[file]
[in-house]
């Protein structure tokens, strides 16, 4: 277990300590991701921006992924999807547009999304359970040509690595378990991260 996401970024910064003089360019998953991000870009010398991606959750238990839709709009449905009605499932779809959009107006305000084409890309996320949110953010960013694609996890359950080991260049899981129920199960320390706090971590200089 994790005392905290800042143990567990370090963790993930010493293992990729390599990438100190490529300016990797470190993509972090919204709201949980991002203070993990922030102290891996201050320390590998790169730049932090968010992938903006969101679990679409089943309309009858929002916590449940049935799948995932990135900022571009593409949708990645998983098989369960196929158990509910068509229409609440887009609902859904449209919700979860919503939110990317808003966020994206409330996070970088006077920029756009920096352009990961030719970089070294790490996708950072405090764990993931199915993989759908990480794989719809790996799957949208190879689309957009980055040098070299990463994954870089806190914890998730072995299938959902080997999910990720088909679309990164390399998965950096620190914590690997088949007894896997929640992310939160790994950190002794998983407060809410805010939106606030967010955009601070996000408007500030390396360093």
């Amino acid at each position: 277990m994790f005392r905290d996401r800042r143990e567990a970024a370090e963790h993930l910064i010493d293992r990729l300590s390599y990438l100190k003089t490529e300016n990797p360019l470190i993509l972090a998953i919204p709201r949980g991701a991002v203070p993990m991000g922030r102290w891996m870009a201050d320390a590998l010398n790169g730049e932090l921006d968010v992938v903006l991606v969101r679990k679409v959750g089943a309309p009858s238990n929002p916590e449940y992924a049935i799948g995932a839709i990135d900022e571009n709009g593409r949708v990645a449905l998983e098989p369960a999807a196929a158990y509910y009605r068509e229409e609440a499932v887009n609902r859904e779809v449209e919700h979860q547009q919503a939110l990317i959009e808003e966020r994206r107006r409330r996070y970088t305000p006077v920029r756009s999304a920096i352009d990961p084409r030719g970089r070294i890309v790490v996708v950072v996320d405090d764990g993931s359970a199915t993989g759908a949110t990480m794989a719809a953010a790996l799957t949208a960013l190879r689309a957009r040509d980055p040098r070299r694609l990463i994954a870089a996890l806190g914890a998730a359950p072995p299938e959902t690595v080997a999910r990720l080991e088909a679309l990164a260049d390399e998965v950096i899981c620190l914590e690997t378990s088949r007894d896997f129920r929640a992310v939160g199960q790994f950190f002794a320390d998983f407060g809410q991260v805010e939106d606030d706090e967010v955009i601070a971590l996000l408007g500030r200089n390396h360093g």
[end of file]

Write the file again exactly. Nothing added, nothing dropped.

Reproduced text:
[in-house]
């Protein structure tokens, strides 16, 4: 277990300590991701921006992924999807547009999304359970040509690595378990991260 996401970024910064003089360019998953991000870009010398991606959750238990839709709009449905009605499932779809959009107006305000084409890309996320949110953010960013694609996890359950080991260049899981129920199960320390706090971590200089 994790005392905290800042143990567990370090963790993930010493293992990729390599990438100190490529300016990797470190993509972090919204709201949980991002203070993990922030102290891996201050320390590998790169730049932090968010992938903006969101679990679409089943309309009858929002916590449940049935799948995932990135900022571009593409949708990645998983098989369960196929158990509910068509229409609440887009609902859904449209919700979860919503939110990317808003966020994206409330996070970088006077920029756009920096352009990961030719970089070294790490996708950072405090764990993931199915993989759908990480794989719809790996799957949208190879689309957009980055040098070299990463994954870089806190914890998730072995299938959902080997999910990720088909679309990164390399998965950096620190914590690997088949007894896997929640992310939160790994950190002794998983407060809410805010939106606030967010955009601070996000408007500030390396360093």
């Amino acid at each position: 277990m994790f005392r905290d996401r800042r143990e567990a970024a370090e963790h993930l910064i010493d293992r990729l300590s390599y990438l100190k003089t490529e300016n990797p360019l470190i993509l972090a998953i919204p709201r949980g991701a991002v203070p993990m991000g922030r102290w891996m870009a201050d320390a590998l010398n790169g730049e932090l921006d968010v992938v903006l991606v969101r679990k679409v959750g089943a309309p009858s238990n929002p916590e449940y992924a049935i799948g995932a839709i990135d900022e571009n709009g593409r949708v990645a449905l998983e098989p369960a999807a196929a158990y509910y009605r068509e229409e609440a499932v887009n609902r859904e779809v449209e919700h979860q547009q919503a939110l990317i959009e808003e966020r994206r107006r409330r996070y970088t305000p006077v920029r756009s999304a920096i352009d990961p084409r030719g970089r070294i890309v790490v996708v950072v996320d405090d764990g993931s359970a199915t993989g759908a949110t990480m794989a719809a953010a790996l799957t949208a960013l190879r689309a957009r040509d980055p040098r070299r694609l990463i994954a870089a996890l806190g914890a998730a359950p072995p299938e959902t690595v080997a999910r990720l080991e088909a679309l990164a260049d390399e998965v950096i899981c620190l914590e690997t378990s088949r007894d896997f129920r929640a992310v939160g199960q790994f950190f002794a320390d998983f407060g809410q991260v805010e939106d606030d706090e967010v955009i601070a971590l996000l408007g500030r200089n390396h360093g």